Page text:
Statement on NSW Government HCB Announcement
9 September 2004
Orica Limited said today it is pleased that the report by the State Government’s Independent Review Panel, released today, provides clarity for the destruction of hexachlorobenzene (HCB) stored at the Botany Industrial Park, Sydney.
"Orica is committed to the destruction of the HCB waste and looks forward to working with the NSW Government and all community stakeholders to implement a safe and environmentally sound outcome," said Orica’s General Manager Technology and Environment, Roy Rose.
"While we are pleased that the Independent Review Panel concluded that the GeoMelt process, selected by Orica, is fundamentally sound, we also support the view that undertaking the project in a remote NSW location of low environmental risk has compelling merit given the community concern with the GeoMelt process at the Botany site."
In addition to implementing the Report’s recommendations Orica will undertake extensive research projects into alternative technologies for destruction of HCB waste. This will include working with scientists from the Environmental Biotechnology Co-operative Research Centre to explore the potential for biological destruction of the waste.
In the meantime, Orica will improve its long-term storage facilities for the HCB waste.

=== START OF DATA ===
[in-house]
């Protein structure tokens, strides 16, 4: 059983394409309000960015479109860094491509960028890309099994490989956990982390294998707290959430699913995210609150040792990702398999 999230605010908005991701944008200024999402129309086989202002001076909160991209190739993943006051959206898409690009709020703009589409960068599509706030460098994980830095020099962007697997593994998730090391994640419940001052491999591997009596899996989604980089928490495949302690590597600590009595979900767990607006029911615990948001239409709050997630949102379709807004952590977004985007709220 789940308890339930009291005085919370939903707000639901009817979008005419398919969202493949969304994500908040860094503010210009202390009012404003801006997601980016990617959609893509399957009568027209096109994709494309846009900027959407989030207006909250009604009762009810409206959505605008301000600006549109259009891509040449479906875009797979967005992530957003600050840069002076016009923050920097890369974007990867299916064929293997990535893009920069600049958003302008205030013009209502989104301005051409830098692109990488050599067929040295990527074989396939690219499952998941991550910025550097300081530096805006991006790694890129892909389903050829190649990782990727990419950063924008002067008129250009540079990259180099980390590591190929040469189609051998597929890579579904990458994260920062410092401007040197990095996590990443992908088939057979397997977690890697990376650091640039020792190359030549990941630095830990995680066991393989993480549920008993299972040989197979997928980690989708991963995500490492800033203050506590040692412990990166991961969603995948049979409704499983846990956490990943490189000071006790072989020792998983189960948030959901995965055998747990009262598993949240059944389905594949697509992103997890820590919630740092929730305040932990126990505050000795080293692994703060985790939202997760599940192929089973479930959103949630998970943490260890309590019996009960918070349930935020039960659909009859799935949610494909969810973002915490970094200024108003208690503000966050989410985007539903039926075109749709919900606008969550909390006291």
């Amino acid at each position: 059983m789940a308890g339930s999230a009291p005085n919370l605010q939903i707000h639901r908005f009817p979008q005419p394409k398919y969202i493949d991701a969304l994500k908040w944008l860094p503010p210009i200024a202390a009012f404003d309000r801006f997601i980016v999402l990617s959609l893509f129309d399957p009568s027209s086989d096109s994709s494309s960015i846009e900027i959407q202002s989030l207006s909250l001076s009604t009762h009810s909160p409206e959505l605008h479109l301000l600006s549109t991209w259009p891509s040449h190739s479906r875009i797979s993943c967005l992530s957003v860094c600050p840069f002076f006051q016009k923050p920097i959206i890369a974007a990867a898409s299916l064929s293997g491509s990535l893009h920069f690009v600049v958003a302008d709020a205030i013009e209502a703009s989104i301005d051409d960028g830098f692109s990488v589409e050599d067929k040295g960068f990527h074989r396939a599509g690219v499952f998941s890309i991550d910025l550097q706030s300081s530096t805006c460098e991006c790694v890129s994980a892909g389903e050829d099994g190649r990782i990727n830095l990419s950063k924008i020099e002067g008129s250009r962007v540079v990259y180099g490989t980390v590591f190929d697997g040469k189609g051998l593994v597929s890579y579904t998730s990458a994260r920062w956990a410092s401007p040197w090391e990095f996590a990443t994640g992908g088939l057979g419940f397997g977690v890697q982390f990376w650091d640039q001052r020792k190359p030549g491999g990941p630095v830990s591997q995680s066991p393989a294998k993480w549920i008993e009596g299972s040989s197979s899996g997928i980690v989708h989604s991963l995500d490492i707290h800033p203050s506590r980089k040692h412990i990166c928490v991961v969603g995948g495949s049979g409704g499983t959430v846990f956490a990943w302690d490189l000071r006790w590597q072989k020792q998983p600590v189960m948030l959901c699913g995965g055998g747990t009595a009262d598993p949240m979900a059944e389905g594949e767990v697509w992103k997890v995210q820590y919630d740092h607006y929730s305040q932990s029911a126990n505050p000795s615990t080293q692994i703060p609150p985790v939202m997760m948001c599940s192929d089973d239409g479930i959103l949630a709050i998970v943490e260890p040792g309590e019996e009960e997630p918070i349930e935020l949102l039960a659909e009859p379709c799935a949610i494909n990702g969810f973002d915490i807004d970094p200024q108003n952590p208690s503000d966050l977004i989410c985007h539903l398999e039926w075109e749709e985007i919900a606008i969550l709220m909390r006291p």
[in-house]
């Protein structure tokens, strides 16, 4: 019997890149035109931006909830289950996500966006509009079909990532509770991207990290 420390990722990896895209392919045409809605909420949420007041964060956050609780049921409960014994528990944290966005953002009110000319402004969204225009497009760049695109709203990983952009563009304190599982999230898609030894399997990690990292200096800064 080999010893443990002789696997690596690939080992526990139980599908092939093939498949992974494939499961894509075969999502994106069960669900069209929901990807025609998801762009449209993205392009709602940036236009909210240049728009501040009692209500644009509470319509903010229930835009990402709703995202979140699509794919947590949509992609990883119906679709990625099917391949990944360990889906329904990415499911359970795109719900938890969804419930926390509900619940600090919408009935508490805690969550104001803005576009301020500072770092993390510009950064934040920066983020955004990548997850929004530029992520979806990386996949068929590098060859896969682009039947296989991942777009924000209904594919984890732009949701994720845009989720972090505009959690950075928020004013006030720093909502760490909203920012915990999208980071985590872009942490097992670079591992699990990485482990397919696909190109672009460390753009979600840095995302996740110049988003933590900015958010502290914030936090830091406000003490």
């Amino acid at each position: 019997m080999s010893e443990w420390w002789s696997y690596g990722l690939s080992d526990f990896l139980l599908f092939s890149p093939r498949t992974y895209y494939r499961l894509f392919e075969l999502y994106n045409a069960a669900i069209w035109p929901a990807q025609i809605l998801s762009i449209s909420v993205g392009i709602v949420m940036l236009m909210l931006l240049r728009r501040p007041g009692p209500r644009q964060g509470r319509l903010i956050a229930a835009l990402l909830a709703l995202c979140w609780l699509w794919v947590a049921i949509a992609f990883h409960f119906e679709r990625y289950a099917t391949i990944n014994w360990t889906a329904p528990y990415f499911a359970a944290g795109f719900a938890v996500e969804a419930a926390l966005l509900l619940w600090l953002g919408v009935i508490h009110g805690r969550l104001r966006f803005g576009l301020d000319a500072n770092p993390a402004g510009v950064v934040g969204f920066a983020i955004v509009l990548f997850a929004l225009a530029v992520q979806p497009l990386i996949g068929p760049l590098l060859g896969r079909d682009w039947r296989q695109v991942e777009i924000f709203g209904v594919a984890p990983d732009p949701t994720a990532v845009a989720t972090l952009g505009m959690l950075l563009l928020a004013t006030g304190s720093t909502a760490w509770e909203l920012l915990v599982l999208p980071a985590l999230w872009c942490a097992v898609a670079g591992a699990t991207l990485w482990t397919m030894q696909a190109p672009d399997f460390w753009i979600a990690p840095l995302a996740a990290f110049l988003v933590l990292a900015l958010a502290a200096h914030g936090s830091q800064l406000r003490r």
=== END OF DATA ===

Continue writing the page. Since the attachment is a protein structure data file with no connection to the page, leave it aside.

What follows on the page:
In the light of these developments, Orica will work with the NSW Government and the community in extending the original target date for treatment of the waste by 2006 as envisaged at the time by the Government’s Waste Management Plan.
"The role of the NSW Government and the Botany community including the Botany Bay Council, will be critical in achieving a suitable outcome and we will be seeking to continue the community involvement in the project through the Community Participation and Review Committee," Mr Rose said.
The GeoMelt proposal had been approved previously by an independent Commission of Inquiry and through an Environmental Impact Statement process.
The waste at Botany is currently stored in drums within a purpose built facility on the site. The HCB waste was accumulated over many years of solvent and plastics manufacture on the Botany site. None has been produced since 1991. HCB is a grey crystalline powder, of low volatility.